Shinya Yamanaka: Unlocking the Potential of Cells

syProfessor Shinya Yamanaka of Kyoto University is in the business of time travel. He discovered that fully mature cells can be induced to revert to their earlier pluripotent state. Such a pluripotent cell has yet to develop into one of the three germ layers. Prior to Prof Yamanaka’s discovery it was thought that stem cell differentiation was a one-way continuum.

What Prof Yamanaka (51) found is that a cell may be reprogrammed to an earlier state in its development and assigned to generate any of the cell lineages in the body. The practical implications of this are manifold. Using the Prof Yamanaka’s techniques, scientists at the Joslin Diabetes Centre in the US earlier this year created the first human cells that offer insulin resistance. This could eventually help cure people suffering from diabetes type 2.

Prof Yamanaka’s work has other uses as well. Easily obtainable skin cells may be brought back to their pluripotent (stem cell) state and from there coaxed to become brain cells. Applying this procedure to the skin cells of, say, an autistic child allows scientists an opportunity, not previously available, to study the patient’s brain cells for clues to his/her condition and possible chemical fixes.

In 2012, Prof Yamanaka was awarded the Nobel Prize in Physiology or Medicine together with the British developmental biologist Sir John Bertrand Gurdon for their ground breaking work on transforming mature cells into stem cells.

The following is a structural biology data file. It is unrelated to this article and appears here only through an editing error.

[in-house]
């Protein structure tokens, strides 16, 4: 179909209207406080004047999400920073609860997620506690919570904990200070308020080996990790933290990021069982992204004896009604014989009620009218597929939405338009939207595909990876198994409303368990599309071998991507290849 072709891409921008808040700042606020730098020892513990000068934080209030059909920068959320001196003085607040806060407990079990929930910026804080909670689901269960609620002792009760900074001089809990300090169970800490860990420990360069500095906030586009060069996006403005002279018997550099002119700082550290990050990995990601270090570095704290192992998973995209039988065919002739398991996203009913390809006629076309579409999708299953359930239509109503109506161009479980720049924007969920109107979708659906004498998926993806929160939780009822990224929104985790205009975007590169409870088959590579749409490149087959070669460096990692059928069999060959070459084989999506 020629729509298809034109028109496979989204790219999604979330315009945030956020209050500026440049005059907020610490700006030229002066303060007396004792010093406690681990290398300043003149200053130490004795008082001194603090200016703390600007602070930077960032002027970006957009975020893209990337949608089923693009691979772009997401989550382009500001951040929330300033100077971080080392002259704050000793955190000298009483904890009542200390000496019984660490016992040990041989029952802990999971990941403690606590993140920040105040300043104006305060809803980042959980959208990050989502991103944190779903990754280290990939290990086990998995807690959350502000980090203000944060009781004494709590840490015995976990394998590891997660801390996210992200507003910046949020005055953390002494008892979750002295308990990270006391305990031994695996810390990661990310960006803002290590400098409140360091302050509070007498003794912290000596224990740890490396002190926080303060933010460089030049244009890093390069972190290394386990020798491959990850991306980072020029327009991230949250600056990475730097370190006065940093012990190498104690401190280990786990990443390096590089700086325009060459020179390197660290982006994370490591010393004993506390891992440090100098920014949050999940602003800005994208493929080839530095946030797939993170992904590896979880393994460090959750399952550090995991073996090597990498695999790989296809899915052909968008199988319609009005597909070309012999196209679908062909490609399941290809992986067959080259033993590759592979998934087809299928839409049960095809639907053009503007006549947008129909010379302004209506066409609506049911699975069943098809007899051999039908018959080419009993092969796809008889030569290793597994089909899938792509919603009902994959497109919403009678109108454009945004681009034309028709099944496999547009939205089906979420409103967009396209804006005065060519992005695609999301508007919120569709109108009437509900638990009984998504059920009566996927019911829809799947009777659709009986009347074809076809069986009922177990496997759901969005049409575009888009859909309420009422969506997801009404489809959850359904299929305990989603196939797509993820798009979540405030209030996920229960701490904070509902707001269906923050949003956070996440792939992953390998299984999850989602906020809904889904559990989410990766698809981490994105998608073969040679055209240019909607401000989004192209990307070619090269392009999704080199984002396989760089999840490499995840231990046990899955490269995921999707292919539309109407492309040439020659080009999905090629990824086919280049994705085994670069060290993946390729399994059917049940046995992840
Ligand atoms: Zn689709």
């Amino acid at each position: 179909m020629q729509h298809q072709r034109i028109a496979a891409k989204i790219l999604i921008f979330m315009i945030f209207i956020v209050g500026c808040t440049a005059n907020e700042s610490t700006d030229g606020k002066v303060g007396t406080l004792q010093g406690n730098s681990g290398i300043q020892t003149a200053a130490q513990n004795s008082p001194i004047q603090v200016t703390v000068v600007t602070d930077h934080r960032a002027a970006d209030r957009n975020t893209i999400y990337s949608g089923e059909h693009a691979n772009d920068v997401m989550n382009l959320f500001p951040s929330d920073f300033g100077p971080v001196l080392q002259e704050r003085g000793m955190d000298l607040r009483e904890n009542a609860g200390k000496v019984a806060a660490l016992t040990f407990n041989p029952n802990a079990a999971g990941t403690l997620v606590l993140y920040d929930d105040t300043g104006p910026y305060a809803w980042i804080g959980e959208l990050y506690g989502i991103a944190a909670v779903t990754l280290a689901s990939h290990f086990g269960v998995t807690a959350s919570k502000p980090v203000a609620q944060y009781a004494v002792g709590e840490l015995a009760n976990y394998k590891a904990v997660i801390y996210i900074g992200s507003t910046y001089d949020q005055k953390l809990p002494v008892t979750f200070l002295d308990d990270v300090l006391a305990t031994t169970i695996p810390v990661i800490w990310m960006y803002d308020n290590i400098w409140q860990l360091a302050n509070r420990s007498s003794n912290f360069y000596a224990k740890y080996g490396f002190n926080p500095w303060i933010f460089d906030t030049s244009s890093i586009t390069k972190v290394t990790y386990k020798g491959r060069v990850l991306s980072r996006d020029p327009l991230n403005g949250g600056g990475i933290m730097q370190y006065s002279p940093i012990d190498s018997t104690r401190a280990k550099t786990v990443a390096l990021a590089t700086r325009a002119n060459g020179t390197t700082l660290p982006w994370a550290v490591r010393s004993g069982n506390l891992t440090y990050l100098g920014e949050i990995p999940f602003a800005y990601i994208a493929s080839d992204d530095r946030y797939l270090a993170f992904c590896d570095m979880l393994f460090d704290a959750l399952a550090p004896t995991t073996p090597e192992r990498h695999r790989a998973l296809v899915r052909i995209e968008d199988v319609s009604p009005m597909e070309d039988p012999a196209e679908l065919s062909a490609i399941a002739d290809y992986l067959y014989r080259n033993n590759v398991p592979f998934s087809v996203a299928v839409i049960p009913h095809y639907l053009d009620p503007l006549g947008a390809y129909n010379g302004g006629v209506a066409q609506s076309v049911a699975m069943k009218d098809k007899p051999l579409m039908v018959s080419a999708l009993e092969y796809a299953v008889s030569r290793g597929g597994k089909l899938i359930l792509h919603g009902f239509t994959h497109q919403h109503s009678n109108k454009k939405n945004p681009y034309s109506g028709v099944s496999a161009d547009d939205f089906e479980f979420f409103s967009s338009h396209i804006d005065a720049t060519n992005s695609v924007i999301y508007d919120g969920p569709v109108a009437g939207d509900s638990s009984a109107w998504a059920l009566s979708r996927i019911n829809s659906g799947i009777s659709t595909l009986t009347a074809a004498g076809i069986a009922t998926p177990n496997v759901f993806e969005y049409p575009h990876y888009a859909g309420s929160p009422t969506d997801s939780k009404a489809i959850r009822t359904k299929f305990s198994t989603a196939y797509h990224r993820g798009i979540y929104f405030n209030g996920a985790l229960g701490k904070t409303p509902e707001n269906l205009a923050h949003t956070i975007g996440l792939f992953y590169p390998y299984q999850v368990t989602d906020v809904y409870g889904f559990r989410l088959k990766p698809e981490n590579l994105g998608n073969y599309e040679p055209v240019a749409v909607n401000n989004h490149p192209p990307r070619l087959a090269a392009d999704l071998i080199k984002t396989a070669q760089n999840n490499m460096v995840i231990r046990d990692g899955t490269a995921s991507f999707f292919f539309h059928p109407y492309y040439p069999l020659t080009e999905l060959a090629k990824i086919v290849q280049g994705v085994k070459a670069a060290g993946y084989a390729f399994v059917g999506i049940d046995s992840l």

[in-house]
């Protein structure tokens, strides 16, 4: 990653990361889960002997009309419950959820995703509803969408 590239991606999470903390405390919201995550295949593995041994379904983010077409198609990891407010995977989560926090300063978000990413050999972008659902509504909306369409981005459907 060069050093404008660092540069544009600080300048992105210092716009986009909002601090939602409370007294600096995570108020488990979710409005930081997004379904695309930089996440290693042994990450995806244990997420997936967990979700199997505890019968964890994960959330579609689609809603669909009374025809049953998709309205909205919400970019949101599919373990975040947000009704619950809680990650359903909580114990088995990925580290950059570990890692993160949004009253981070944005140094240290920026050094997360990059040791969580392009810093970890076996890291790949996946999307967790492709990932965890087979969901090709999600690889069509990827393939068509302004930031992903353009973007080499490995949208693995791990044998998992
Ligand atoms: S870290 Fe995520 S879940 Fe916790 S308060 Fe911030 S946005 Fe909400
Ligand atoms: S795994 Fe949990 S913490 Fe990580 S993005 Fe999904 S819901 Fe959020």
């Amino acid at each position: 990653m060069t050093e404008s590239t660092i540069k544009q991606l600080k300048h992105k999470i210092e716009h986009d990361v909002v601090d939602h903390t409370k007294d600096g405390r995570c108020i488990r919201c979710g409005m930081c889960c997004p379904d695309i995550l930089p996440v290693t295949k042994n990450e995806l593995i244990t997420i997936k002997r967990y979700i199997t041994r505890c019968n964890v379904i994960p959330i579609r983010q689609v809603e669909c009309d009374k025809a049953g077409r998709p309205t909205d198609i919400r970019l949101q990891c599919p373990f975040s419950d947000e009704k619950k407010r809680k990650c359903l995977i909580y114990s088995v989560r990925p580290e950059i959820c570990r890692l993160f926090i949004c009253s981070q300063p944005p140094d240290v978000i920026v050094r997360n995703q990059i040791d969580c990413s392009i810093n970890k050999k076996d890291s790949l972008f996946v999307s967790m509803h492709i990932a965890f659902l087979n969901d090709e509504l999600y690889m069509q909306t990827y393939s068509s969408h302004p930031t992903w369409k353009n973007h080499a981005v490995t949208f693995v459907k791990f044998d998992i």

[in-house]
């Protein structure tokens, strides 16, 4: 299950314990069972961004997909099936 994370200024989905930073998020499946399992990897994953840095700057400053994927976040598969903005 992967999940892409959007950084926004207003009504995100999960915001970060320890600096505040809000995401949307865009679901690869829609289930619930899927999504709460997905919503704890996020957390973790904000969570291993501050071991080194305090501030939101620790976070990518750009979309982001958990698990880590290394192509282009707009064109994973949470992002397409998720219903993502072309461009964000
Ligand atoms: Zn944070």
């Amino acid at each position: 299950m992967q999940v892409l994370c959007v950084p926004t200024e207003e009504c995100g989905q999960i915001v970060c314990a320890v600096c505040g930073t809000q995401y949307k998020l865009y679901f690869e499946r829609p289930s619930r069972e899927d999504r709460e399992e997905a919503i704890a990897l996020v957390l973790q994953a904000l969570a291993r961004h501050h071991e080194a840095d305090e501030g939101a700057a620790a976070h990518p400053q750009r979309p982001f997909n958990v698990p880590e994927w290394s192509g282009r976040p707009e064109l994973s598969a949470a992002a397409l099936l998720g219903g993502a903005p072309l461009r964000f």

As often happens with exceptionally gifted people, Prof Yamanaka answered his scientific calling in a roundabout way. After receiving his medical degree from Osaka Kyoiku University in 1987, Shinya Yamanaka found work as a resident orthopaedic surgeon. Though he stuck it out for two years, surgery was most certainly not “his thing” and colleagues soon christened him Dr Jamanaka – “Dr Obtsacle”.

However, Prof Yamanaka truly came into his own at the Nara Institute of Science and Technology where he won a research position by bluntly stating to the hiring panel that he would clarify the characteristics of embryonic stem cells. This he of course proceeded to do, landing him a Nobel Prize, besides many other awards, in the process.

Prof Yamanaka currently heads the Centre for iPS Cell Research and Application at Kyoto University – one of the world’s most renowned scientific research institutions. Since his discovery of induced stem cells in 2006, an entire new field in medical research has come into being with scientists the world over working to find and map the true potential of cell manipulation.

Scientists have now found shortcuts that allow for cell transformation skipping the stem cell state. They have also improved the delivery mechanism of pluripotency factors, increasing the overall efficiency of the process. Research is now focused on ensuring patient safety and reducing the risk of cell mutation and other genomic abnormalities.


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